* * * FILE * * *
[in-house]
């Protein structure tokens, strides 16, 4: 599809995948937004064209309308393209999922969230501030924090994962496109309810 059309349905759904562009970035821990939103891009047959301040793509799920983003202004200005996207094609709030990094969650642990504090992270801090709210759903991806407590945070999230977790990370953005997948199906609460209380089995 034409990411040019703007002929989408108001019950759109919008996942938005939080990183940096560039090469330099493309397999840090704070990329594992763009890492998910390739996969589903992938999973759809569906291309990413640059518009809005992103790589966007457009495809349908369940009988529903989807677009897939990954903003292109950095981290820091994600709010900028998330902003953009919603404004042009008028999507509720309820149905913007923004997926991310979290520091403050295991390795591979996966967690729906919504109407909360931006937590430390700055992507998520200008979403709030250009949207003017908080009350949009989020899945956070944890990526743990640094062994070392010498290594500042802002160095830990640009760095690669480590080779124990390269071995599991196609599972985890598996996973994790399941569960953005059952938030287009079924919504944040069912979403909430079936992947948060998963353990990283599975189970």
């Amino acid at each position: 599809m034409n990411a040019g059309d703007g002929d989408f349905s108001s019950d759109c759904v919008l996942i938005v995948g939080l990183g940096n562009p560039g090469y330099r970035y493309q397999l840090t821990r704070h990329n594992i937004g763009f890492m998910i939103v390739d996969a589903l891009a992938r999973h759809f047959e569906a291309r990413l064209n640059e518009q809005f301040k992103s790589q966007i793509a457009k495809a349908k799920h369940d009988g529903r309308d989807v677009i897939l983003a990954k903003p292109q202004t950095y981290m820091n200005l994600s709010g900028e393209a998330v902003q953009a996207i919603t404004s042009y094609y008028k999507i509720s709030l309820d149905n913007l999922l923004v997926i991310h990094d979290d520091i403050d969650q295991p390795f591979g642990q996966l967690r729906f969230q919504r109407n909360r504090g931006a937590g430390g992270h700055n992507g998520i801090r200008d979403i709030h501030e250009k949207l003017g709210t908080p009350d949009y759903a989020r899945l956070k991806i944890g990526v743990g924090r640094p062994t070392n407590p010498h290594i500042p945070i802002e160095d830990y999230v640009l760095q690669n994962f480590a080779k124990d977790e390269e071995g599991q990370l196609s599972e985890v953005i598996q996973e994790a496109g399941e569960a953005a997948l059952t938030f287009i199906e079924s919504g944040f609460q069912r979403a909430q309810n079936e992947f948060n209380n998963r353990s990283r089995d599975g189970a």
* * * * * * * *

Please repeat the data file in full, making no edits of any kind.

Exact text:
[in-house]
């Protein structure tokens, strides 16, 4: 599809995948937004064209309308393209999922969230501030924090994962496109309810 059309349905759904562009970035821990939103891009047959301040793509799920983003202004200005996207094609709030990094969650642990504090992270801090709210759903991806407590945070999230977790990370953005997948199906609460209380089995 034409990411040019703007002929989408108001019950759109919008996942938005939080990183940096560039090469330099493309397999840090704070990329594992763009890492998910390739996969589903992938999973759809569906291309990413640059518009809005992103790589966007457009495809349908369940009988529903989807677009897939990954903003292109950095981290820091994600709010900028998330902003953009919603404004042009008028999507509720309820149905913007923004997926991310979290520091403050295991390795591979996966967690729906919504109407909360931006937590430390700055992507998520200008979403709030250009949207003017908080009350949009989020899945956070944890990526743990640094062994070392010498290594500042802002160095830990640009760095690669480590080779124990390269071995599991196609599972985890598996996973994790399941569960953005059952938030287009079924919504944040069912979403909430079936992947948060998963353990990283599975189970």
């Amino acid at each position: 599809m034409n990411a040019g059309d703007g002929d989408f349905s108001s019950d759109c759904v919008l996942i938005v995948g939080l990183g940096n562009p560039g090469y330099r970035y493309q397999l840090t821990r704070h990329n594992i937004g763009f890492m998910i939103v390739d996969a589903l891009a992938r999973h759809f047959e569906a291309r990413l064209n640059e518009q809005f301040k992103s790589q966007i793509a457009k495809a349908k799920h369940d009988g529903r309308d989807v677009i897939l983003a990954k903003p292109q202004t950095y981290m820091n200005l994600s709010g900028e393209a998330v902003q953009a996207i919603t404004s042009y094609y008028k999507i509720s709030l309820d149905n913007l999922l923004v997926i991310h990094d979290d520091i403050d969650q295991p390795f591979g642990q996966l967690r729906f969230q919504r109407n909360r504090g931006a937590g430390g992270h700055n992507g998520i801090r200008d979403i709030h501030e250009k949207l003017g709210t908080p009350d949009y759903a989020r899945l956070k991806i944890g990526v743990g924090r640094p062994t070392n407590p010498h290594i500042p945070i802002e160095d830990y999230v640009l760095q690669n994962f480590a080779k124990d977790e390269e071995g599991q990370l196609s599972e985890v953005i598996q996973e994790a496109g399941e569960a953005a997948l059952t938030f287009i199906e079924s919504g944040f609460q069912r979403a909430q309810n079936e992947f948060n209380n998963r353990s990283r089995d599975g189970a």